New Buddhist Meditation Center Opens In Nashville, March 17, 2007

Nashville, TYN (USA) -- There has been a Buddhist temple in Nashville since 1981 and since then, the number of practicing Buddhists has grown dramatically. In turn, the Buddhist temple has opened a new center for meditation.

In a small house off Murfreesboro Road in south Nashville, dozens of immigrants and Asian Americans from the nation formerly known as Burma, meet several times each week, seeking peace.

Meditation is one of the key practices in Buddhism.  It is not meant for relaxation but as a way to attain perfect sanity and awareness.

It is believed that Gautama Buddha, the founder of the religion, attained enlightenment after years of meditation, self denial and contemplation.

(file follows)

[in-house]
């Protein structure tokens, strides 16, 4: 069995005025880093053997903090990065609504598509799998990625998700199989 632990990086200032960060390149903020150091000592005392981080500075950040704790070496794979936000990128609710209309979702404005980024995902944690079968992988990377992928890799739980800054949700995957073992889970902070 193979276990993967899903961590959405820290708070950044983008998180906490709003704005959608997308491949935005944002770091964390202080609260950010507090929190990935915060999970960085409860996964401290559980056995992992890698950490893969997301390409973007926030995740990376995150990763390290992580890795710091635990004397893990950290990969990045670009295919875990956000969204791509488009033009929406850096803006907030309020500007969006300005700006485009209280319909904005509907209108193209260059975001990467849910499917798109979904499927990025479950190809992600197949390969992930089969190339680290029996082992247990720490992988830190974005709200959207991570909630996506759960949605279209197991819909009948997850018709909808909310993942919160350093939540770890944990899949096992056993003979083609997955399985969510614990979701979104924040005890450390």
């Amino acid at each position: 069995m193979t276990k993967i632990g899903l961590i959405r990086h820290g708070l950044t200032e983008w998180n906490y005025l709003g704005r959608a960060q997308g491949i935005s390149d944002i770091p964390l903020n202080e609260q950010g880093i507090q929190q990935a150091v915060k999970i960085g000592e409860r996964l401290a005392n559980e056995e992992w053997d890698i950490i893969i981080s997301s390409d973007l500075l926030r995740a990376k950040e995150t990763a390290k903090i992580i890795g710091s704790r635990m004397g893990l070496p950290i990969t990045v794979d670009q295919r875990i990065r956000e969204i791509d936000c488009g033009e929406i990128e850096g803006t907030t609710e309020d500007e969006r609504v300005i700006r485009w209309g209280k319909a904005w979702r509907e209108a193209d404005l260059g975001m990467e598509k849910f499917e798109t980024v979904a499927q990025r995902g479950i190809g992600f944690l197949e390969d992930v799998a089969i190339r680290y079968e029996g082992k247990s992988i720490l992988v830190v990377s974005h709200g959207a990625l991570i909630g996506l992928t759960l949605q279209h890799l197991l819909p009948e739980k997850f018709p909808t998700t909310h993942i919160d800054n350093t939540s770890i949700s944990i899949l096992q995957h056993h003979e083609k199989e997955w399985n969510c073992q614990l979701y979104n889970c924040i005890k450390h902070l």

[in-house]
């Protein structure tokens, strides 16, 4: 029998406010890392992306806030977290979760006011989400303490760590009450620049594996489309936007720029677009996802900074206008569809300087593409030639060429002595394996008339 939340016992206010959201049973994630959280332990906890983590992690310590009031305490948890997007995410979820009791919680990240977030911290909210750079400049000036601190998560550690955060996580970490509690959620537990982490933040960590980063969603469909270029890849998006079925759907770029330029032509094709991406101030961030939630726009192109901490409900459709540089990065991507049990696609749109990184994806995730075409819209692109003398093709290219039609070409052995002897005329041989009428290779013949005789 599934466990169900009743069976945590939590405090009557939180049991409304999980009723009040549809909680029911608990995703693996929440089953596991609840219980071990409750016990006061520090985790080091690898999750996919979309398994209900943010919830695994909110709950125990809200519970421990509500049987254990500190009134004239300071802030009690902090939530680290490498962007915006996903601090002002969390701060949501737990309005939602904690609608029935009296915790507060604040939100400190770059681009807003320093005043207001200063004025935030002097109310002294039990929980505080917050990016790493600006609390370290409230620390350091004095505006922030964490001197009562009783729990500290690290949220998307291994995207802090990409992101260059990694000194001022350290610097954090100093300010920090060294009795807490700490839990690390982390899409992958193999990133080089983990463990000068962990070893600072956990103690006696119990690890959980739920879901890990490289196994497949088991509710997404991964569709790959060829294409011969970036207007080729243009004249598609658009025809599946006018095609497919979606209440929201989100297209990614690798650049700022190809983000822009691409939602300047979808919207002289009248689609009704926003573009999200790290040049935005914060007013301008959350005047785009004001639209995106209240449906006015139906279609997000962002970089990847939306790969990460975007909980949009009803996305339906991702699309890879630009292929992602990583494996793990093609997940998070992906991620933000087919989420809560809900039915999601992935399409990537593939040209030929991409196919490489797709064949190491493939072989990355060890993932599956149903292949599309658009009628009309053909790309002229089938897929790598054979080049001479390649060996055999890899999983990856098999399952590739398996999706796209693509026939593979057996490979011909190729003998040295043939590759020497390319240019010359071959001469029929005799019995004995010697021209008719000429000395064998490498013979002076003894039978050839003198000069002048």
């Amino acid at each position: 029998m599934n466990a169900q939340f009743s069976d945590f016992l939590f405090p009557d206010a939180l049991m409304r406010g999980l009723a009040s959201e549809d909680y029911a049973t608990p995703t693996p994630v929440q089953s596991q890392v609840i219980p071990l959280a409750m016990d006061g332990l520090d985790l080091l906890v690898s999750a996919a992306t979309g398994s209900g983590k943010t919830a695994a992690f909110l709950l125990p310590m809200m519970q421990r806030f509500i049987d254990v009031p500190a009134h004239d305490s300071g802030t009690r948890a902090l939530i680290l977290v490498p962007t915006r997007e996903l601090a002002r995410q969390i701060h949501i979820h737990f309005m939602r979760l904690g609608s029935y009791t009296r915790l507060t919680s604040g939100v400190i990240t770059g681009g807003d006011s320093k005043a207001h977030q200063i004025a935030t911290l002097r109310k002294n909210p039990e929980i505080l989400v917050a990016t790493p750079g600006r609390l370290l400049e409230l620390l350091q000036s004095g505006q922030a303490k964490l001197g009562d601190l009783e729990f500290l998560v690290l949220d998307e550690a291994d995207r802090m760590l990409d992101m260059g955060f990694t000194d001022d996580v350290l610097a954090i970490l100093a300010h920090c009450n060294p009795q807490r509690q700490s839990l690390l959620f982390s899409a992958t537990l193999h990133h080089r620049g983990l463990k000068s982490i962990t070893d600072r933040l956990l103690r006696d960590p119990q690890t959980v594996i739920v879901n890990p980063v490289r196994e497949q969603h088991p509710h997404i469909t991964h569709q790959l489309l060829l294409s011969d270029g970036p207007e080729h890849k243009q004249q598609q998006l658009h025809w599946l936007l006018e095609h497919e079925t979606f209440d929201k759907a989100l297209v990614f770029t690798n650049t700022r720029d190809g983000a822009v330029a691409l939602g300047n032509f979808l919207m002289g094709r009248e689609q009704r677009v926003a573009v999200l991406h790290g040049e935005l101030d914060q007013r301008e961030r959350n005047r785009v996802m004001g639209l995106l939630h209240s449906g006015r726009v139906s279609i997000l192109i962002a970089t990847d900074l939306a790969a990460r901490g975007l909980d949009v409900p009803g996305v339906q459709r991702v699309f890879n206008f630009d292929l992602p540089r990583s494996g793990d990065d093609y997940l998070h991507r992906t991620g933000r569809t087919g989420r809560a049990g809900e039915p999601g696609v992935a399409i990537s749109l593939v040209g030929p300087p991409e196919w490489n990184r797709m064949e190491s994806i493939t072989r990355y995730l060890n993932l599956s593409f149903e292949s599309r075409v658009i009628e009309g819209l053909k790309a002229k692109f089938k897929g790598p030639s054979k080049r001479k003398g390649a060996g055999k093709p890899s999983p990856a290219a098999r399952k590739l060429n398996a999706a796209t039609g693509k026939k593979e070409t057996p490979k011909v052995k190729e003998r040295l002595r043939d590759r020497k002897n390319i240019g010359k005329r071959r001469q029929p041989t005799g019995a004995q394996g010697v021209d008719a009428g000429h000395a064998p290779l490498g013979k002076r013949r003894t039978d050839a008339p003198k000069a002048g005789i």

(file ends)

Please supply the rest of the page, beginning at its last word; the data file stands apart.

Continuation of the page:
Followers, meditate several times each week following the path of their spiritual leader.

A Buddhist monk lives in the center and leads the meditation times.  He teaches novice Buddhists mantras, or chants and he also teaches about the noble truths of the faith, or how to end suffering.

Seated on cushions or on the floor, Buddhists meditate for 10 to 30 minutes.  They sit with legs crossed because it is disrespectfulto point one's feet toward the front of the temple.

Meditation is self-discipline.

Win Myint, 75, helped start Nashville's first Buddhist temple in 1981.  He believes meditation has helped him control his Parkinson’s disease; something he has lived with for 22 years.

He said, “The only thing I can give credit to is because of the fact I know how to meditate.”

“I have been able to contemplate my thinking, what I say as well as how the movement of my body is functioning.”

There are other Buddhist meditation centers around town, each attended by Buddhists of different ethnic backgrounds suchas Laotion, Vietnamese, Cambodian and Tibetan.

There are also many Americans who meet in a Zen Buddhist Center on Franklin Road.